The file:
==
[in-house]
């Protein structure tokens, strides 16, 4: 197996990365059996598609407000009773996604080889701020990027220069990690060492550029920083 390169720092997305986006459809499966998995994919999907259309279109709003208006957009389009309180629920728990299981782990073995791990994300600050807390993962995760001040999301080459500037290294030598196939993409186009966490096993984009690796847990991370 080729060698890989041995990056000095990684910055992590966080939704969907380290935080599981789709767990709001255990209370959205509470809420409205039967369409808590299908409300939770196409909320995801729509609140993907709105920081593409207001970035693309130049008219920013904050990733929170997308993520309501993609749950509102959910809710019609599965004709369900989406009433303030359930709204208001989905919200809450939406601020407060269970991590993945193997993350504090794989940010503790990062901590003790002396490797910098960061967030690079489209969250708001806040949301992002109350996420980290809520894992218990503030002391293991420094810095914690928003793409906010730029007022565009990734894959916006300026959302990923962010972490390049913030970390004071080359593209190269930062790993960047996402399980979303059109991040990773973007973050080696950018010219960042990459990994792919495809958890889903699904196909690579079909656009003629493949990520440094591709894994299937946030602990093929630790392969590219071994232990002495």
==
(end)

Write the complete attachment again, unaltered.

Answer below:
[in-house]
């Protein structure tokens, strides 16, 4: 197996990365059996598609407000009773996604080889701020990027220069990690060492550029920083 390169720092997305986006459809499966998995994919999907259309279109709003208006957009389009309180629920728990299981782990073995791990994300600050807390993962995760001040999301080459500037290294030598196939993409186009966490096993984009690796847990991370 080729060698890989041995990056000095990684910055992590966080939704969907380290935080599981789709767990709001255990209370959205509470809420409205039967369409808590299908409300939770196409909320995801729509609140993907709105920081593409207001970035693309130049008219920013904050990733929170997308993520309501993609749950509102959910809710019609599965004709369900989406009433303030359930709204208001989905919200809450939406601020407060269970991590993945193997993350504090794989940010503790990062901590003790002396490797910098960061967030690079489209969250708001806040949301992002109350996420980290809520894992218990503030002391293991420094810095914690928003793409906010730029007022565009990734894959916006300026959302990923962010972490390049913030970390004071080359593209190269930062790993960047996402399980979303059109991040990773973007973050080696950018010219960042990459990994792919495809958890889903699904196909690579079909656009003629493949990520440094591709894994299937946030602990093929630790392969590219071994232990002495």